- the contributions that each of the parties has made or is likely to make in the reasonably foreseeable future concerning caring for any children of the marriage;
- the conduct of each of the parties, if that conduct is such that it would, in the opinion of the court, be inequitable to disregard it; and
- the value of any benefit one party will fail to acquire due to the divorce.
The brutal reality is that if the needs of both parties cannot be met by sharing the matrimonial resources available to them both, without recourse to all or part of the inheritance then it is likely that the inherited assets will be included in the matrimonial pot to be divided between the couple.
What other factors could lead to my inheritance becoming matrimonial property?
Several factors could lead to the Court finding that an inheritance is likely to be considered to be matrimonial property rather than separate property, including:
- The length of the marriage and intermingling of assets. The longer that you and your spouse have been together, the more likely the inheritance has intermingled with the matrimonial property, to the point where it is impossible to separate it out. For example, often an inheritance is used to make improvements to the family property, which is difficult to separate from the overall value of the home. However, if funds from the inheritance was used to purchase a buy-to-let property and only the inheriting spouse had their name on the title deeds, then it is much easier to declare that the buy-to-let sits outside the matrimonial property pot, if the matrimonial pot is sufficient when divided to meet their needs.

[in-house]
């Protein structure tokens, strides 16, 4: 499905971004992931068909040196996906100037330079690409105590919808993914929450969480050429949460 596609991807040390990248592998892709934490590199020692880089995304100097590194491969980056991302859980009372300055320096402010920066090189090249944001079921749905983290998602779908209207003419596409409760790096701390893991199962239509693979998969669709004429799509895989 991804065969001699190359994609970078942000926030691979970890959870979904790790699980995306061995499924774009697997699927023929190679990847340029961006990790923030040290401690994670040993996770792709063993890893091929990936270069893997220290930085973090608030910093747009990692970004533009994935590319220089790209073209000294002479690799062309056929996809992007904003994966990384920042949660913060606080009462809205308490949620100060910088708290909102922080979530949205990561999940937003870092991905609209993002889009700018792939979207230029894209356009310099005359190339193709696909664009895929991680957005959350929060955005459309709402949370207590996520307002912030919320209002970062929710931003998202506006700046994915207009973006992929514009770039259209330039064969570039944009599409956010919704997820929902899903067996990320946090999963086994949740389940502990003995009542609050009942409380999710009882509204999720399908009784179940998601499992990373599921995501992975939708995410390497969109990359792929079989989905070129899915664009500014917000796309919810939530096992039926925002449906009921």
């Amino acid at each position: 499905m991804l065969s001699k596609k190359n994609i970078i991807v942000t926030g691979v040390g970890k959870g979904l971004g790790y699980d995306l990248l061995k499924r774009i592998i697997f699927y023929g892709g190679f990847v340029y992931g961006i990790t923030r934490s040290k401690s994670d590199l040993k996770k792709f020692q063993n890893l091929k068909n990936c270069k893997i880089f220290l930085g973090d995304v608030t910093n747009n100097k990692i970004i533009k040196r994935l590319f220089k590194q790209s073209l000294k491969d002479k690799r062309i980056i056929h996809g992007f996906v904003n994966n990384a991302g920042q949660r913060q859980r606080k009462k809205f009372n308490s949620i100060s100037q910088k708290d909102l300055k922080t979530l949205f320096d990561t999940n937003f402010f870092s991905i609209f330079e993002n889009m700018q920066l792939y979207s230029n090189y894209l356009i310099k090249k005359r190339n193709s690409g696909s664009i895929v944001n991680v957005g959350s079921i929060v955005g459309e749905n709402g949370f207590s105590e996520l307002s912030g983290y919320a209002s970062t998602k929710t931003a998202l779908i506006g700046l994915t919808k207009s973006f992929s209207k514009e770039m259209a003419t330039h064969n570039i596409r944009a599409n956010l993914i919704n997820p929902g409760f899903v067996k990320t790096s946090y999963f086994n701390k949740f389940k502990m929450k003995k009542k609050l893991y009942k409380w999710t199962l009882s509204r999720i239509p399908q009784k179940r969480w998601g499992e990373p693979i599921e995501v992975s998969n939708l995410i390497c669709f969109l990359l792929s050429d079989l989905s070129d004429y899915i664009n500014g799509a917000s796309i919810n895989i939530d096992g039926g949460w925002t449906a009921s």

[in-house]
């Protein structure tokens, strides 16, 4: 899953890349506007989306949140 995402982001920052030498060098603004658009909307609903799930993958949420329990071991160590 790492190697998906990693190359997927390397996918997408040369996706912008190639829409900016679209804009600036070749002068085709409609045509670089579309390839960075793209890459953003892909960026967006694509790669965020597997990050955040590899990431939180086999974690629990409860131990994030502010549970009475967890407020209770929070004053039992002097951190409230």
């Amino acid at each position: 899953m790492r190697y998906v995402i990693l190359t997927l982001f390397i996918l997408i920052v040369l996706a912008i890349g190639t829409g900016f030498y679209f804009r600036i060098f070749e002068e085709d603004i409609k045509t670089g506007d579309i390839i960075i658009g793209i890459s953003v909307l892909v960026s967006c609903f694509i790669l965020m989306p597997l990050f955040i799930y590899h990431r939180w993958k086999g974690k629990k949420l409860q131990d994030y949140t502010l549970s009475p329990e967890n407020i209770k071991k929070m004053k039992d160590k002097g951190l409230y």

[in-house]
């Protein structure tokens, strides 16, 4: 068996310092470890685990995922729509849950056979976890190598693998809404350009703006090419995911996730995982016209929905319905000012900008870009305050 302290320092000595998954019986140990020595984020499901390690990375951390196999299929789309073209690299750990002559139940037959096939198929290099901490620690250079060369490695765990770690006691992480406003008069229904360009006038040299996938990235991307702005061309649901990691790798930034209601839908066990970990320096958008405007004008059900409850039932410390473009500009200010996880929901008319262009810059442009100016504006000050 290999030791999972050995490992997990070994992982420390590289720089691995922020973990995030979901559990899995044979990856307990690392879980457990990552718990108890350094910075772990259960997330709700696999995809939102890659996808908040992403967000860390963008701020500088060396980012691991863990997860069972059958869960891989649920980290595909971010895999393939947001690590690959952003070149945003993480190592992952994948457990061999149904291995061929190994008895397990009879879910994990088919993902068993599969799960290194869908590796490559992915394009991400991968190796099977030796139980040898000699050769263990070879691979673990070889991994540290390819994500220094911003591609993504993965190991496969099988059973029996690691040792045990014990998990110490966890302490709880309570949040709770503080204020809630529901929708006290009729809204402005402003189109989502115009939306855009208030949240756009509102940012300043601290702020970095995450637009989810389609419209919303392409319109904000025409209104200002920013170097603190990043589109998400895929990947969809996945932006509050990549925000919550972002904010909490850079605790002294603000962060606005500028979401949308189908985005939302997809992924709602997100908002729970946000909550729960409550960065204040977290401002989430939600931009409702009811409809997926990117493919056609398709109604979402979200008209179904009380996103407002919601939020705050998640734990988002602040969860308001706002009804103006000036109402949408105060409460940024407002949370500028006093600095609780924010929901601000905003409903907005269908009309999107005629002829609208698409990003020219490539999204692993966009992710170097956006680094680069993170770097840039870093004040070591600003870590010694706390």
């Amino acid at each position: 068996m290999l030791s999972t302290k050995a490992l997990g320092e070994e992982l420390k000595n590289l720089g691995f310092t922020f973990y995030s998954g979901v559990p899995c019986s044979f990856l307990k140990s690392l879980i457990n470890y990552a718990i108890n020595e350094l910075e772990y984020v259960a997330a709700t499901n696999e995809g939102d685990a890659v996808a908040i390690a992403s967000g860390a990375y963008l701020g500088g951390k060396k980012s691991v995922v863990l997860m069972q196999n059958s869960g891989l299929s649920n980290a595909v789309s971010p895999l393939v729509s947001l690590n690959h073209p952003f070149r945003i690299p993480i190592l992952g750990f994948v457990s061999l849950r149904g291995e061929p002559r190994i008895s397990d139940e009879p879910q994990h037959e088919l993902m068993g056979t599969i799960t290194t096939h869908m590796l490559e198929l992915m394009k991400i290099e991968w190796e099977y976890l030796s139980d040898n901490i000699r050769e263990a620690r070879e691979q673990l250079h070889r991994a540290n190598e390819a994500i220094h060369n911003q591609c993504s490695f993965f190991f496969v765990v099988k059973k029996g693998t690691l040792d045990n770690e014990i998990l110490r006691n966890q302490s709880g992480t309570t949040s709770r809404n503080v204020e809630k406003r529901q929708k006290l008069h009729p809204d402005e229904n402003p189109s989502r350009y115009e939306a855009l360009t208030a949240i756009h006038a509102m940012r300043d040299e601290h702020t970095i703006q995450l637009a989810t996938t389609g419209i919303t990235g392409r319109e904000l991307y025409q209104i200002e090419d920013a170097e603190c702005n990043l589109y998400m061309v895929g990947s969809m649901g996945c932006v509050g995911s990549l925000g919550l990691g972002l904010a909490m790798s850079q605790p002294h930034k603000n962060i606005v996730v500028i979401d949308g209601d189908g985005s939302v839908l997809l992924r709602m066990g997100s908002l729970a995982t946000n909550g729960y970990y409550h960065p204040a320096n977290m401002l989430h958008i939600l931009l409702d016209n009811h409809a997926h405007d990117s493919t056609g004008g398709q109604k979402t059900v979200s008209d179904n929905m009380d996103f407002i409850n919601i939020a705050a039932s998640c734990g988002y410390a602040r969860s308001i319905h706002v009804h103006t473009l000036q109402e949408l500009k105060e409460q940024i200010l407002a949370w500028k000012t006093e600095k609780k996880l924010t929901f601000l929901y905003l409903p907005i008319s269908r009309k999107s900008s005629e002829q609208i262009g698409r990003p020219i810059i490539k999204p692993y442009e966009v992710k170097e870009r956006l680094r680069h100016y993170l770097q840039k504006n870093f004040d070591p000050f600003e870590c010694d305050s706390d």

- Matrimonial home. If an inheritance is used to purchase the family home itself the Court is more likely to view it as matrimonial rather than separate property.
There are no overarching rules as to whether an inheritance will be treated differently to matrimonial property. Everything will depend on whether, after consideration of the section 25 factors, a fair settlement can be achieved without recourse to the inherited assets or funds. Fundamentally, if the needs of the parties cannot be met by dividing the matrimonial property and assets, then inheritance will almost certainly be added to the matrimonial pot, especially if there are young children involved whose needs will be considered a priority.
Drafting a Pre or Post Nuptial Agreement will provide an opportunity to protect your inheritance from becoming part of any financial settlement following a divorce. Although not legally binding, if certain safeguards are in place, the agreement is fair and reasonable, and both parties have had the opportunity to take full and independent legal advice involving disclosure on both sides, the Court will give the contents of a Nuptial Agreement considerable weight and are more than likely to uphold its content.
To discuss any points mentioned in this article, including Pre or Post Nuptial Agreements, please contact our office.
Edwards Family Law is a niche London-based firm specialising in high-net-worth divorce and international family law. To find out more about divorce and financial settlements, please telephone +44 (0)20 3983 1818 or email firstname.lastname@example.org. All enquiries are treated in the strictest confidence.